Two meaningful red flags before we get to the poll results themselves: (1) These numbers come from PPP, a Democratic firm whose recent findings have smelled a little fishy. (2) As Ed Morrissey notes in some detail, the sample is highly suspect, with roughly one-third of those polled having sat out the 2008 cycle. With those caveats firmly in place, voila:
Newt Gingrich's campaign is rapidly imploding, and Ron Paul has now taken the lead in Iowa. He's at 23% to 20% for Mitt Romney, 14% for Gingrich, 10% each for Rick Santorum, Michele Bachmann, and Rick Perry, 4% for Jon Huntsman, and 2% for Gary Johnson. Gingrich has now seen a big drop in his Iowa standing two weeks in a row. His share of the vote has gone from 27% to 22% to 14%. And there's been a large drop in his personal favorability numbers as well from +31 (62/31) to +12 (52/40) to now -1 (46/47). Negative ads over the last few weeks have really chipped away at Gingrich's image as being a strong conservative- now only 36% of voters believe that he has 'strong principles,' while 43% think he does not.
Paul's ascendancy is a sign that perhaps campaigns do matter at least a little, in a year where there has been a lot of discussion about whether they still do in Iowa. 22% of voters think he's run the best campaign in the state compared to only 8% for Gingrich and 5% for Romney. The only other candidate to hit double digits on that question is Bachmann at 19%. Paul also leads Romney 26-5 (with Gingrich at 13%) with the 22% of voters who say it's 'very important' that a candidate spends a lot of time in Iowa. Finally Paul leads Romney 29-19 among the 26% of likely voters who have seen one of the candidates in person.
Romney's vote share is up 4 points from a week ago to 20% from it previous 16% standing. His favorability numbers have improved a little bit as well from 48/44 to 49/40. One thing Romney really has going for him is more room for growth than Paul. Among voters who say they're not firmly committed to their current candidate choice, Romney is the second choice for 19% compared to 17% for Perry, 15% for Bachmann, and only 13% for Paul. It's particularly worth noting that among Gingrich- who seems more likely to keep falling than turn it around- voters, he's the second choice of 30% compared to only 11% for Paul.
The Washington Examiner's Tim Carney -- a Paul admirer -- predicts the GOP establishment will break out the heavy artillery against the Texas Congressman if he prevails in Iowa:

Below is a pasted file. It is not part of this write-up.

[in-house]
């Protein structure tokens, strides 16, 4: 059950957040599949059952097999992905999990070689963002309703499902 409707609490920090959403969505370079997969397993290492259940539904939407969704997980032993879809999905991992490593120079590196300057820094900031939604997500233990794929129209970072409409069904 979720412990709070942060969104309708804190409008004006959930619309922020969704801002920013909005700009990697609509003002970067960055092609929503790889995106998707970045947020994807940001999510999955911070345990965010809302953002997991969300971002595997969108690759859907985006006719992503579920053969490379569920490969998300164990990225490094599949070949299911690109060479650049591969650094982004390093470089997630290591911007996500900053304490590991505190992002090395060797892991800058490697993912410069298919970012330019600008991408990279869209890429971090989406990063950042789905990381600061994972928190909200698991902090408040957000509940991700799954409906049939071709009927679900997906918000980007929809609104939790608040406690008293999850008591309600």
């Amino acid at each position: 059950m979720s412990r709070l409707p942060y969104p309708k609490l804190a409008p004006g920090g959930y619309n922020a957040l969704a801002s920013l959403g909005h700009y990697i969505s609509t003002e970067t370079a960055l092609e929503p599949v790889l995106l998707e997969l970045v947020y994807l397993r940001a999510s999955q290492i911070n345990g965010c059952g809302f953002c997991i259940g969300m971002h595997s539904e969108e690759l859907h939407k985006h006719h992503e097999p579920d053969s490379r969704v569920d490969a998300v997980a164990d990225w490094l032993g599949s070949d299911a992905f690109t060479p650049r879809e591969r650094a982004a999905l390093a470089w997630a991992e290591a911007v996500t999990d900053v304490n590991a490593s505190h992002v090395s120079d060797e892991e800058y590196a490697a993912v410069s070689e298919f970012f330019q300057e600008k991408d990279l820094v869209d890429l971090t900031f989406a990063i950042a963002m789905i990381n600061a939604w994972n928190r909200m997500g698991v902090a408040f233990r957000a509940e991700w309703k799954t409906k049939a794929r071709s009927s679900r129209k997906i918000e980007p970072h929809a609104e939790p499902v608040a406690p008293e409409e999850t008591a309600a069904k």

The Republican presidential primary has become a bit feisty, but it will get downright ugly if Ron Paul wins the Iowa caucuses. The principled, antiwar, Constitution-obeying, Fed-hating, libertarian Republican congressman from Texas stands firmly outside the bounds of permissible dissent as drawn by either the Republican establishment or the mainstream media. (Disclosure: Paul wrote the foreword to my 2009 book.) But in a crowded GOP field currently led by a collapsing Newt Gingrich and an uninspiring Mitt Romney, Paul could carry the Iowa caucuses, where supporter enthusiasm has so much value.
If Paul wins, how will the media and the GOP react? Much of the media will ignore him (expect headlines like "Romney Beats out Gingrich for Second Place in Iowa"). Some in the Republican establishment and the conservative media will panic. Others will calmly move to crush him, with the full cooperation of the liberal mainstream media.
Carney's probably right, and which doesn't bother me in the least. Ron Paul, for all of his attributes and many fans, is unfit to be the Republican Party's standard-bearer. Ron Paul has indulged 9/11 trutherism, shrugged off the urgency of preventing Iran from attaining nukes, published racially-charged materials in his personal newsletter, tolerated or embraced multiple conspiracy theories, asserted that the raid that killed Osama bin Laden was "not necessary," and has suggested that Palestinians in Gaza are prisoners in an Israeli "concentration camp." Ron Paul as a gadfly Congressman who challenges Beltway orthodoxies can be welcome and refreshing. Ron Paul as the Republican Party's presidential nominee is a harrowing prospect to ponder -- not that we'll have to ponder it in any serious way. Beyond Iowa, Paul's ceiling is low.
The trend in PPP's results that may have a more lasting impact on the broader race is the erosion of Newt Gingrich's support and overall favorability. As I reported from Iowa last week, Newtmentum seemed to be stalling. The Paul, Perry, and Romney camps have been hammering him over the airwaves for days, and a number of conservative media figures haven't minced words in questioning Newt's presidential mettle. Part of what makes Iowa a ripe target for a guy like Ron Paul is that the caucus system rewards candidates who command loyal support and strong grassroots organization. Does Newt enjoy either of those commodities in the Hawkeye State? The loyalty question is a tough call, but running on-the-ground logistics hasn't been the Gingrich campaign's strong suit. They've experienced ballot-qualification snafus in Missouri, Ohio, and are reportedly "scrambling" in Virginia. I'd be surprised if Newt's Iowa support completely collapses before January 3rd, but his rivals are hoping they can slowly and steadily peel away of enough of his supporters to give their own campaigns a needed boost.
Parting thought: Was Chris Wallace right?
UPDATE - A second poll (Insider Advantage) shows Paul at the top of the pile, and detects the Perry momentum I described last week. The IA survey's key numbers: Paul 24, Romney 18, Perry 16, Newt 13, Bachmann 10.
UPDATE II - CNN's new national poll has Newt and Romney tied at 28 percent, with Ron Paul in third place at 14 percent.
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